I Travel With Tea Bags



It was midnight at the party and someone said “I’m putting the jug on, does anyone want a hot drink?”. OMG yes I thought and called out “Me please!!!” before heading over to my handbag to fetch one of the tea bags I had stashed in there earlier.


Yes, I was at a party at midnight. And yes, I had tea bags stashed in my handbag. Get me.


The party was at someone’s house we were staying in for the night (child-free!) so there was little chance of me escaping the festivities any earlier, but to be honest, on this occasion I hadn’t wanted to. The vibe was good, the crowd was lovely and chatty, I felt good in my outfit, and was having a nice time.

Hitting The Sober Spot…

And boy did that midnight cup of tea hit the spot. It was rather a fancy blend – a ‘Hot Cinnamon Sunset’ Black Tea with Cinnamons, Orange and Sweet Cloves (the smell of which made other party goers jealous!), but it wasn’t just the warmth or flavour of the tea that made me happy. It was the underlying feeling that I knew I was looking after myself.


I wasn’t sloppy from having drunk too much wine. I wasn’t wobbly from being full of booze. I wasn’t loose-lipped from having obliterated all the check-points between my brain and my mouth. I was sober. I was being social. I was proud of myself. And I was content.


The tea bag in my handbag was symbolic. It was a little message to myself that I was taking care of me. Having it in a mug with hot water added, further amplified that message. Life was good.

I Travel With Tea Bags…

I travel with tea bags. Whenever I leave my comfort zone (my ‘sober bubble’ as I like to think of my neighbourhood life) alongside my toiletries, spare clothes, and technical devices I always pack tea bags.


I get a recycled plastic container with a lid and fill it with enough bags to last for the days that I’m going to be away. I count them out: one bag for each morning (my favourite green tea with mandarin), one bag for each evening (chamomile of course), and a few bags of something random for during the days (on this occasion the delicious Hot Cinnamon Sunset).


Just getting the container out and packing these teabags is enough of a ritual to make me feel secure and good. I’m letting myself know that I’m looking out for myself as I venture out into the big wide (boozy) world. And this is so important in sobriety.


It’s a brutal fact that for most of us sober people, we are the odd ones out in the worlds we move around in. Certainly in my wider circle of life I don’t know that many non-drinkers. Most of my family and friends all drink alcohol regularly. I’m not tempted to touch it anymore, but I still have to front up to social events and gatherings and have that little point of difference to contend with.  Me always the non-drinker in a crowd of people drinking. So the tea bags in my handbag are a lovely little personal touch to remind myself I’m brave and amazing for being sober, and that I deserve the very best.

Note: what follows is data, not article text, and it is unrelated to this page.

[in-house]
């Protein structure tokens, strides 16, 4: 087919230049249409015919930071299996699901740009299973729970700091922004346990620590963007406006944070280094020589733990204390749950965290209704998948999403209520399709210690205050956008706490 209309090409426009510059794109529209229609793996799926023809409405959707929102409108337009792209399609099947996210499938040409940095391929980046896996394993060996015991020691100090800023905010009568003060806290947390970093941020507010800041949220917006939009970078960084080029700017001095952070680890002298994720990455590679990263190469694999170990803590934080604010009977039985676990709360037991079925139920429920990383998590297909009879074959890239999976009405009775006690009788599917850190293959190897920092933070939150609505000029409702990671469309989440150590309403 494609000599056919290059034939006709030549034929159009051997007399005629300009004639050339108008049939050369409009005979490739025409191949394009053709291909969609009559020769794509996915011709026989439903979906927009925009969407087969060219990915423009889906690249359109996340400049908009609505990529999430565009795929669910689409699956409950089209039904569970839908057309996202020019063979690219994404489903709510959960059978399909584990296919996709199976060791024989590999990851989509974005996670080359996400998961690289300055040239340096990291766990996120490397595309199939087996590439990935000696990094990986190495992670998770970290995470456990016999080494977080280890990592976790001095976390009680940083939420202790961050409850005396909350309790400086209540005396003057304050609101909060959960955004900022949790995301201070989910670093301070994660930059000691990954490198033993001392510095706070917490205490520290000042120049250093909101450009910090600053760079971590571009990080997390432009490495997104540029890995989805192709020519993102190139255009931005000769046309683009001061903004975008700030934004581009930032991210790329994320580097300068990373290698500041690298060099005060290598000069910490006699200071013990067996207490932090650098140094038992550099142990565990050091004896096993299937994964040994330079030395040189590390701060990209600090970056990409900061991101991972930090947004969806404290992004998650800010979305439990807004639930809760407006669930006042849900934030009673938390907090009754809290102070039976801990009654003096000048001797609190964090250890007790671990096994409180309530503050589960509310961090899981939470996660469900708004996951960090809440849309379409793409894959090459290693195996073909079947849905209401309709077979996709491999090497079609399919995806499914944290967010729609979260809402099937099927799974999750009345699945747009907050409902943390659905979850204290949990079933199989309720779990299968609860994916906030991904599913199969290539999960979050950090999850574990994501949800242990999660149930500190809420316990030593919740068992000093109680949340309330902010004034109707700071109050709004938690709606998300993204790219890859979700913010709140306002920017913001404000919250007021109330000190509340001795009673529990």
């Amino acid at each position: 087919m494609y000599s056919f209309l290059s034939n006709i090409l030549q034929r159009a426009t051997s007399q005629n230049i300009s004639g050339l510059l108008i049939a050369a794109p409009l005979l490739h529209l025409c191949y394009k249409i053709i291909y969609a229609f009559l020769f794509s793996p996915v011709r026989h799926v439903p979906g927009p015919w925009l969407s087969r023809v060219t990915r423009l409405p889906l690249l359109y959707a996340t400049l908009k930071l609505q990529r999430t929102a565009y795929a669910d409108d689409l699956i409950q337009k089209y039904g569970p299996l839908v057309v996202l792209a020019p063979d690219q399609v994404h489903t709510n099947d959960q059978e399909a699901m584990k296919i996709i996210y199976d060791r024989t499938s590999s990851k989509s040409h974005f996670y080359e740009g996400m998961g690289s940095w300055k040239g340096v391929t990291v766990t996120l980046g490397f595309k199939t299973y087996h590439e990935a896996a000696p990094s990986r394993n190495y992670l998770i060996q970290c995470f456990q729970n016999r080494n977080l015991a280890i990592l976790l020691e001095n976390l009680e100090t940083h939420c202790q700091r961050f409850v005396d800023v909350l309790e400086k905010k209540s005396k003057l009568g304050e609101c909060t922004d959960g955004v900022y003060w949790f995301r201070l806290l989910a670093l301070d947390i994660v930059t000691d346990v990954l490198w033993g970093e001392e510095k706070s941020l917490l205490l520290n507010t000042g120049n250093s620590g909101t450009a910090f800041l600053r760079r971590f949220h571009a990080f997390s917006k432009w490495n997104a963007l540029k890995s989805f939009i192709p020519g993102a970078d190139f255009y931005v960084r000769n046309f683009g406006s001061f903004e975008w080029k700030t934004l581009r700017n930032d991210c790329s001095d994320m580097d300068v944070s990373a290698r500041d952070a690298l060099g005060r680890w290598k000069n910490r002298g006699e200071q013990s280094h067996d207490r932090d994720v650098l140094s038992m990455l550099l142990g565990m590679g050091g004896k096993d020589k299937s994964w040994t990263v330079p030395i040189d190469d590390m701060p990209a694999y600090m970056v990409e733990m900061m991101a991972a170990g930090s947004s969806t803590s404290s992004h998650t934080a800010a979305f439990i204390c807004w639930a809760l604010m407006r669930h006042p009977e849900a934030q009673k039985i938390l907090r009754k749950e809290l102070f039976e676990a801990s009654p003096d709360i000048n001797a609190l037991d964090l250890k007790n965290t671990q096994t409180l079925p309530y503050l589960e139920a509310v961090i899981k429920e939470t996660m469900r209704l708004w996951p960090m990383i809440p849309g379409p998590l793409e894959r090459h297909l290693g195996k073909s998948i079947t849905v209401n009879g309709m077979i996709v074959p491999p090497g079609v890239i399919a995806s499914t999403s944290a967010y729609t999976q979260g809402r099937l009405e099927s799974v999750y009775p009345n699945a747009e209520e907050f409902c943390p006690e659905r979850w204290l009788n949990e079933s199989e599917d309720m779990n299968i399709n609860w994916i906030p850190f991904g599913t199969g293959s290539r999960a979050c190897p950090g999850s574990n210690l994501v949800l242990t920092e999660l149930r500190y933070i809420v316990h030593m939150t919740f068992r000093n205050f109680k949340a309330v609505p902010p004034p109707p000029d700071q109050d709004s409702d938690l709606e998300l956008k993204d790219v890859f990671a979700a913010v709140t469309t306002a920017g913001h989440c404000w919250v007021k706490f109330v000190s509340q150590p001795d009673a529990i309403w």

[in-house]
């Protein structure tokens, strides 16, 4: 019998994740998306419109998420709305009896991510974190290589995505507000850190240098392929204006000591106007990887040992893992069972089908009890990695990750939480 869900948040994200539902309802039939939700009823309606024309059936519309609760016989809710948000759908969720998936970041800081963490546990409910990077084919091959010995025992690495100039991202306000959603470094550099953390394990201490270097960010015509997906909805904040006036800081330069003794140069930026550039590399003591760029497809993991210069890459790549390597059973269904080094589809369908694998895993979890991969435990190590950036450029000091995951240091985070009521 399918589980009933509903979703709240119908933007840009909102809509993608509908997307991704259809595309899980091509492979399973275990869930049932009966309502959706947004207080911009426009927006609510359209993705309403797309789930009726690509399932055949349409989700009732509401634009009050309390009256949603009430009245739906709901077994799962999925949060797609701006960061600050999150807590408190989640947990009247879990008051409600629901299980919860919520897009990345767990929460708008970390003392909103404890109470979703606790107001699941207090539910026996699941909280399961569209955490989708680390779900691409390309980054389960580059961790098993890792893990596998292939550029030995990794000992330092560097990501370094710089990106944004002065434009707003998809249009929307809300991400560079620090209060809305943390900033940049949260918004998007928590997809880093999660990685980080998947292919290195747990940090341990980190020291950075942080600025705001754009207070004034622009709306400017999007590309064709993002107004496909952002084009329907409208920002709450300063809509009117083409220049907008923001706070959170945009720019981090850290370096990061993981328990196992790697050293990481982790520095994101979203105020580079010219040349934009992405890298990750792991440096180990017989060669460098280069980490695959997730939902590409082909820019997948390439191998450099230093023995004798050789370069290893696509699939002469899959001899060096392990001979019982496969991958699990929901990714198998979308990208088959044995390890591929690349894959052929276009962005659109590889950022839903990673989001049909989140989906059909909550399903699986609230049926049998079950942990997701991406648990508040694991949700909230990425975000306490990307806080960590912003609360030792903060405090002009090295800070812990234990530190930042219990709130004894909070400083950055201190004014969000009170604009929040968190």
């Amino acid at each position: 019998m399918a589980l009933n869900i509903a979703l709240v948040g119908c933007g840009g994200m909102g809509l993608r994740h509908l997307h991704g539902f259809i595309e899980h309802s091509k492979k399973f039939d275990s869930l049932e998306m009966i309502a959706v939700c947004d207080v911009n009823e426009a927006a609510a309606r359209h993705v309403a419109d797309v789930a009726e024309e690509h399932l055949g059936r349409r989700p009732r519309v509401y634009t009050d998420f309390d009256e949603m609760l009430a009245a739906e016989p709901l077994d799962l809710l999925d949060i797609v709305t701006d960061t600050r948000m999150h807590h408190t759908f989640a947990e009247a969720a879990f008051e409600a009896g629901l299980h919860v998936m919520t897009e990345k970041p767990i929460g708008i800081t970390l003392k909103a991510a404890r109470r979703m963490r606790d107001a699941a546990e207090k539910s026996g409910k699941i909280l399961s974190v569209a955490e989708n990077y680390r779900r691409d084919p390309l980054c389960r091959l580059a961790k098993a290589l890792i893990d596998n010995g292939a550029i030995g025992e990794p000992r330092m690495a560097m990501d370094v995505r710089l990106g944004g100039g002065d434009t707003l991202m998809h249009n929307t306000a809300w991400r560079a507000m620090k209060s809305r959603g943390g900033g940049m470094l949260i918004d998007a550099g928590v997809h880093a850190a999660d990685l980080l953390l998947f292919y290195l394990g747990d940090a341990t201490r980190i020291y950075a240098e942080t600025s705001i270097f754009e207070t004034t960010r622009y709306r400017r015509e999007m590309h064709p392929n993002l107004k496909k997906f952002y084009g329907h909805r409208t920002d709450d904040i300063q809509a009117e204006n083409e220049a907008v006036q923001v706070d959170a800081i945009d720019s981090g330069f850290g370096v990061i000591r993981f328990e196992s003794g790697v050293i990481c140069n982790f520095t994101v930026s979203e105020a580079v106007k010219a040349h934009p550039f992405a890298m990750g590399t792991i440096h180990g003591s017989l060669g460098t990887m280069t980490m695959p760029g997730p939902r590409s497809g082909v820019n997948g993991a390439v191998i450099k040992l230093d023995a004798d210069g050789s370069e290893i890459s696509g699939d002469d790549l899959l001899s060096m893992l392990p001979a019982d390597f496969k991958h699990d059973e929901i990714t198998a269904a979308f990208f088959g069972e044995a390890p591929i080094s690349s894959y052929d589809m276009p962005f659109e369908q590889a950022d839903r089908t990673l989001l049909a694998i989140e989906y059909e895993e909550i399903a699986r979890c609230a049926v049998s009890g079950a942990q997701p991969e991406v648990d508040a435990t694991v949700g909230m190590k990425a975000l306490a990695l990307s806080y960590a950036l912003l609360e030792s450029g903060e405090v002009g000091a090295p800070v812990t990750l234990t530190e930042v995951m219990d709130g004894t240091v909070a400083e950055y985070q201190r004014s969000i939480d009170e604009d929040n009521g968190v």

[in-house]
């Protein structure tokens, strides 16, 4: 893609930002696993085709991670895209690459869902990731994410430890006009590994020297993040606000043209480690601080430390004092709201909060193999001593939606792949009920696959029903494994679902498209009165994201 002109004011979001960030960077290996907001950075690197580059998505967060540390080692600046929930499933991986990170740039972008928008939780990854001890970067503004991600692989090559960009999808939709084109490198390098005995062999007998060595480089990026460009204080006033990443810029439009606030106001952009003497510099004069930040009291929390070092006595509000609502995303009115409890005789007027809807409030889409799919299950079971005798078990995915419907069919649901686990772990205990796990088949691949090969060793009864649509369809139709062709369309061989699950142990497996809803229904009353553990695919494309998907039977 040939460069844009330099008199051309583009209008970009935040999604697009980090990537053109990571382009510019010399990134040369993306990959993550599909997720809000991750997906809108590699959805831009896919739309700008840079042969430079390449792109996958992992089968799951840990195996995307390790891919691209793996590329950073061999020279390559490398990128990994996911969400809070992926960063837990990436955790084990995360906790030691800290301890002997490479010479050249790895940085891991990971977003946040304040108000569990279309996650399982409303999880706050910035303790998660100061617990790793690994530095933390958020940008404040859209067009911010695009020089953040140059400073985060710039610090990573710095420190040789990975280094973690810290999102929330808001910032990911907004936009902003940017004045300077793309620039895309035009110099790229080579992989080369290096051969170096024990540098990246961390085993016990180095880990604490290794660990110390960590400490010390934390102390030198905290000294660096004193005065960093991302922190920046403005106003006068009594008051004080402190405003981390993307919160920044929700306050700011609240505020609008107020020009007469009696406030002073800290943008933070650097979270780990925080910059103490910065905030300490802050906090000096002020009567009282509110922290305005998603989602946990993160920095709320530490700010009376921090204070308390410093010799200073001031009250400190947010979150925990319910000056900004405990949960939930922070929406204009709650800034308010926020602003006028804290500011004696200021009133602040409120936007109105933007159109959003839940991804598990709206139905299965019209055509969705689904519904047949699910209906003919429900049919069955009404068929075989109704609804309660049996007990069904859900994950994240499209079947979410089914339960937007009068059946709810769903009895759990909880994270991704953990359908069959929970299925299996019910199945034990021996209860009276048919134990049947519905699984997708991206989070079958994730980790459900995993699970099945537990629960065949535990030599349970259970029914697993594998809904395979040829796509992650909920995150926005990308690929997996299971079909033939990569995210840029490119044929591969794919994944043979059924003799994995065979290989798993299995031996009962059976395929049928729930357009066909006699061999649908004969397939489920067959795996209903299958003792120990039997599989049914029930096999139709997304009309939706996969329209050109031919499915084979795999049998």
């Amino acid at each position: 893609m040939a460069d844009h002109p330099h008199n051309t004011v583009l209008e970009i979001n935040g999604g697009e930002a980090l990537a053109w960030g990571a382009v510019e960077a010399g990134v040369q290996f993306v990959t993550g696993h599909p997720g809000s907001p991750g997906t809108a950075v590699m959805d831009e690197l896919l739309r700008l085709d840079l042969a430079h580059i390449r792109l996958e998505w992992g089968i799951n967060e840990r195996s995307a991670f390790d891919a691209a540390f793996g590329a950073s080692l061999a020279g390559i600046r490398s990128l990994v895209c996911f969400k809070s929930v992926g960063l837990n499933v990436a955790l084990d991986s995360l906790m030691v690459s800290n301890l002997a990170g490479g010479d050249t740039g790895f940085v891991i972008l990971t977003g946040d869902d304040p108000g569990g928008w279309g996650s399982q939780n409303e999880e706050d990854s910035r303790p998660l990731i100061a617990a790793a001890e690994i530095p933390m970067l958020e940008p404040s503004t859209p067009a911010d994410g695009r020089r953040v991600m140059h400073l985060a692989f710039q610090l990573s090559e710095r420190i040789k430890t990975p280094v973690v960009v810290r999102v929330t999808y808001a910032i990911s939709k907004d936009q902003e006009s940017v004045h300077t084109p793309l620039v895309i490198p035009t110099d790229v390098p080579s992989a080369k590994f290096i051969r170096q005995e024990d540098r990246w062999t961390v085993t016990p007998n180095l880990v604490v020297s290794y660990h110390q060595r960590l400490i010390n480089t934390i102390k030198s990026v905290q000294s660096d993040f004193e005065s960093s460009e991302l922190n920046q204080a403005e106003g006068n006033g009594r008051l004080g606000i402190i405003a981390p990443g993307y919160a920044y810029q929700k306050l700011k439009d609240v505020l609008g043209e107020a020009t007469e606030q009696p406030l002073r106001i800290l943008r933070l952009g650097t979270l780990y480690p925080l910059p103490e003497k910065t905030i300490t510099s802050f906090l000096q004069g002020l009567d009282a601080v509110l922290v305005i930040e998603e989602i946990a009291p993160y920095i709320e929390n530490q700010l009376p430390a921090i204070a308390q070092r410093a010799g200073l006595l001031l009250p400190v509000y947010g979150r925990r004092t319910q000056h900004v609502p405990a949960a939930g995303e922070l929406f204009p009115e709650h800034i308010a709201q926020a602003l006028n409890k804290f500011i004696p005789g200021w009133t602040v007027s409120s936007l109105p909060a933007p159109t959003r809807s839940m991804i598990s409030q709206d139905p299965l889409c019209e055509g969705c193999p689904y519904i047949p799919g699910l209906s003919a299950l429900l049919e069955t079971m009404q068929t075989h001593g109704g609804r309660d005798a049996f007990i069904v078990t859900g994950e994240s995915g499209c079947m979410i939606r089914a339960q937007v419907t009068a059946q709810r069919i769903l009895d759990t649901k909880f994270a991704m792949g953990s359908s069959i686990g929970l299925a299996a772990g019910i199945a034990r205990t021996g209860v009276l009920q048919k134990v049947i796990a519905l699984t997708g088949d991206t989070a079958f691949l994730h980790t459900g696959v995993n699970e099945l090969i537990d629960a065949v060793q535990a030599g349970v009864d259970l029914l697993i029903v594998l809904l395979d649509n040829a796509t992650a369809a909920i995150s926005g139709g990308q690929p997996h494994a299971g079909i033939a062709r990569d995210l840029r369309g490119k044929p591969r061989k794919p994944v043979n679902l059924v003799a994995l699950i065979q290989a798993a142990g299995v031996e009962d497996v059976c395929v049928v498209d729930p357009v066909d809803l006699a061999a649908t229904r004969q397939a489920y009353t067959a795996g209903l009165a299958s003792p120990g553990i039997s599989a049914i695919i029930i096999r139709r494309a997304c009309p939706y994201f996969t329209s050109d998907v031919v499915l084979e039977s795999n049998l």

Self-Care Habits…

I think it’s really important to develop little self-care habits such as this when we stop drinking. ‘Self-care’ can be a foreign concept to those of us who have spent years boozing and neglecting ourselves. It can feel oddly indulgent after we quit to be making loving gestures towards ourselves – but these little gestures are so important!


Treat yourself as you would treat a best friend going through a monumental life change. Buy yourself flowers or a magazine for no reason. Spend an hour browsing in your favourite bookstore, luxuriate in a bubble bath for an hour in the afternoon. Or pack your favourite tea bags when you go travelling. That works for me every time.





Lotta Dann drank alcohol steadily and heavily from the age of 15 to the age of 39. She stopped drinking only when her habit had reduced her to a sloppy, miserable mess and it became apparent she had no control over her intake. She wrote her way sober with the help of an anonymous blog called 'Mrs. D Is Going Without', which started out small but slowly turned into something incredibly large and powerful. Her memoir 'Mrs. D Is Going Without' was published 3 years after she stopped drinking. Now happily sober, Lotta spends her days parenting and running a busy household, promoting recovery through her blogs and social media accounts, and managing the Living Sober NZ website. She lives in Wellington, New Zealand with her husband, three sons and a Labrador puppy. Lotta's book 'Mrs. D Is Going Within' was published in June 2017. And her newest book, 'The Wine O'Clock Myth: The Truth You Need To Know About Women and Alcohol' is available now. .